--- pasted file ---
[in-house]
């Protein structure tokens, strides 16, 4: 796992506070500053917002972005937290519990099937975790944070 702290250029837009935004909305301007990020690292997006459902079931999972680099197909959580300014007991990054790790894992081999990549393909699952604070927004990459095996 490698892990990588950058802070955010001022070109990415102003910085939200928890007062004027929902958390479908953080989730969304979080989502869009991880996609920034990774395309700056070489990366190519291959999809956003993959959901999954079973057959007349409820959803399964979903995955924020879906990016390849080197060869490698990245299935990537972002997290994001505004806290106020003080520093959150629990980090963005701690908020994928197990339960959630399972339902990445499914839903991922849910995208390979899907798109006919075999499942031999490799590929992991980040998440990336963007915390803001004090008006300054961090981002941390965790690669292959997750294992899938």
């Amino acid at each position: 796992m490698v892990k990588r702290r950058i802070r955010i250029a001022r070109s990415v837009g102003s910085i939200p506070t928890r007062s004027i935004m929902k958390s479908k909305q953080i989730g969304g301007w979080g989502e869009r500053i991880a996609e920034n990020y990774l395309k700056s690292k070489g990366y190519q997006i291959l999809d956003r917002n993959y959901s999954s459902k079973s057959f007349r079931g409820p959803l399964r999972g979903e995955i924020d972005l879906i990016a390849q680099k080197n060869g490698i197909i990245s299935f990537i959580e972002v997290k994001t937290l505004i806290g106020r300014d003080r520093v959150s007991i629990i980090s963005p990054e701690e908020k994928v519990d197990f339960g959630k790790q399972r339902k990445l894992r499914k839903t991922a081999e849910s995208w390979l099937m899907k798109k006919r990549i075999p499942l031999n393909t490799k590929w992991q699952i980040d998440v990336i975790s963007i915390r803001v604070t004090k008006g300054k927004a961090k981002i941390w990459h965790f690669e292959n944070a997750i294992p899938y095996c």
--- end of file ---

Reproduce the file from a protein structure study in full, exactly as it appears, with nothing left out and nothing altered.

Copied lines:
[in-house]
């Protein structure tokens, strides 16, 4: 796992506070500053917002972005937290519990099937975790944070 702290250029837009935004909305301007990020690292997006459902079931999972680099197909959580300014007991990054790790894992081999990549393909699952604070927004990459095996 490698892990990588950058802070955010001022070109990415102003910085939200928890007062004027929902958390479908953080989730969304979080989502869009991880996609920034990774395309700056070489990366190519291959999809956003993959959901999954079973057959007349409820959803399964979903995955924020879906990016390849080197060869490698990245299935990537972002997290994001505004806290106020003080520093959150629990980090963005701690908020994928197990339960959630399972339902990445499914839903991922849910995208390979899907798109006919075999499942031999490799590929992991980040998440990336963007915390803001004090008006300054961090981002941390965790690669292959997750294992899938």
């Amino acid at each position: 796992m490698v892990k990588r702290r950058i802070r955010i250029a001022r070109s990415v837009g102003s910085i939200p506070t928890r007062s004027i935004m929902k958390s479908k909305q953080i989730g969304g301007w979080g989502e869009r500053i991880a996609e920034n990020y990774l395309k700056s690292k070489g990366y190519q997006i291959l999809d956003r917002n993959y959901s999954s459902k079973s057959f007349r079931g409820p959803l399964r999972g979903e995955i924020d972005l879906i990016a390849q680099k080197n060869g490698i197909i990245s299935f990537i959580e972002v997290k994001t937290l505004i806290g106020r300014d003080r520093v959150s007991i629990i980090s963005p990054e701690e908020k994928v519990d197990f339960g959630k790790q399972r339902k990445l894992r499914k839903t991922a081999e849910s995208w390979l099937m899907k798109k006919r990549i075999p499942l031999n393909t490799k590929w992991q699952i980040d998440v990336i975790s963007i915390r803001v604070t004090k008006g300054k927004a961090k981002i941390w990459h965790f690669e292959n944070a997750i294992p899938y095996c």